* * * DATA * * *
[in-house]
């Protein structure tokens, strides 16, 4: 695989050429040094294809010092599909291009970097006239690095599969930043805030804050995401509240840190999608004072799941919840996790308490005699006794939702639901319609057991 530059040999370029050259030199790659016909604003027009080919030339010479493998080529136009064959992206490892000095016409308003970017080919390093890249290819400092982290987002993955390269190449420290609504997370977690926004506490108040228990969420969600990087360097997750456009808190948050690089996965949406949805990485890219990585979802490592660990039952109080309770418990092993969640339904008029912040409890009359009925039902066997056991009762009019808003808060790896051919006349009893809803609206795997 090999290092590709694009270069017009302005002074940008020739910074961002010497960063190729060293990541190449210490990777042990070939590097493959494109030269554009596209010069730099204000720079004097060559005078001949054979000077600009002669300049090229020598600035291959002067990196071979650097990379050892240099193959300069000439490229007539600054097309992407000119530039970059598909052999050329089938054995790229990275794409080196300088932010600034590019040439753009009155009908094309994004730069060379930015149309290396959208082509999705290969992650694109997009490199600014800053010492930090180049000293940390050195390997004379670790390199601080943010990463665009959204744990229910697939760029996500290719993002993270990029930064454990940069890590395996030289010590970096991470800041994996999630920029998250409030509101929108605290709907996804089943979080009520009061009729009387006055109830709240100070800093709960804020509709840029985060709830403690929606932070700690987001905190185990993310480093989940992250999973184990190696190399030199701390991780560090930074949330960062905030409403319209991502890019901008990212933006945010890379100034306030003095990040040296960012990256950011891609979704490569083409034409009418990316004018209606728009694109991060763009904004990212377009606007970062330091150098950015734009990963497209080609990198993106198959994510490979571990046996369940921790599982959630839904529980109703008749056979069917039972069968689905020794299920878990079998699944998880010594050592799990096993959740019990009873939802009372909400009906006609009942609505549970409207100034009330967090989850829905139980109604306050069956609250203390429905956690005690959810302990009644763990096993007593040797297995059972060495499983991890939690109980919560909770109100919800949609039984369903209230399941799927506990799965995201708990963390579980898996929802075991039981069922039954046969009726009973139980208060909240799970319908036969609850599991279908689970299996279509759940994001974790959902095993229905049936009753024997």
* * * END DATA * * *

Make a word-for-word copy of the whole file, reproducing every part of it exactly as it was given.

[in-house]
């Protein structure tokens, strides 16, 4: 695989050429040094294809010092599909291009970097006239690095599969930043805030804050995401509240840190999608004072799941919840996790308490005699006794939702639901319609057991 530059040999370029050259030199790659016909604003027009080919030339010479493998080529136009064959992206490892000095016409308003970017080919390093890249290819400092982290987002993955390269190449420290609504997370977690926004506490108040228990969420969600990087360097997750456009808190948050690089996965949406949805990485890219990585979802490592660990039952109080309770418990092993969640339904008029912040409890009359009925039902066997056991009762009019808003808060790896051919006349009893809803609206795997 090999290092590709694009270069017009302005002074940008020739910074961002010497960063190729060293990541190449210490990777042990070939590097493959494109030269554009596209010069730099204000720079004097060559005078001949054979000077600009002669300049090229020598600035291959002067990196071979650097990379050892240099193959300069000439490229007539600054097309992407000119530039970059598909052999050329089938054995790229990275794409080196300088932010600034590019040439753009009155009908094309994004730069060379930015149309290396959208082509999705290969992650694109997009490199600014800053010492930090180049000293940390050195390997004379670790390199601080943010990463665009959204744990229910697939760029996500290719993002993270990029930064454990940069890590395996030289010590970096991470800041994996999630920029998250409030509101929108605290709907996804089943979080009520009061009729009387006055109830709240100070800093709960804020509709840029985060709830403690929606932070700690987001905190185990993310480093989940992250999973184990190696190399030199701390991780560090930074949330960062905030409403319209991502890019901008990212933006945010890379100034306030003095990040040296960012990256950011891609979704490569083409034409009418990316004018209606728009694109991060763009904004990212377009606007970062330091150098950015734009990963497209080609990198993106198959994510490979571990046996369940921790599982959630839904529980109703008749056979069917039972069968689905020794299920878990079998699944998880010594050592799990096993959740019990009873939802009372909400009906006609009942609505549970409207100034009330967090989850829905139980109604306050069956609250203390429905956690005690959810302990009644763990096993007593040797297995059972060495499983991890939690109980919560909770109100919800949609039984369903209230399941799927506990799965995201708990963390579980898996929802075991039981069922039954046969009726009973139980208060909240799970319908036969609850599991279908689970299996279509759940994001974790959902095993229905049936009753024997």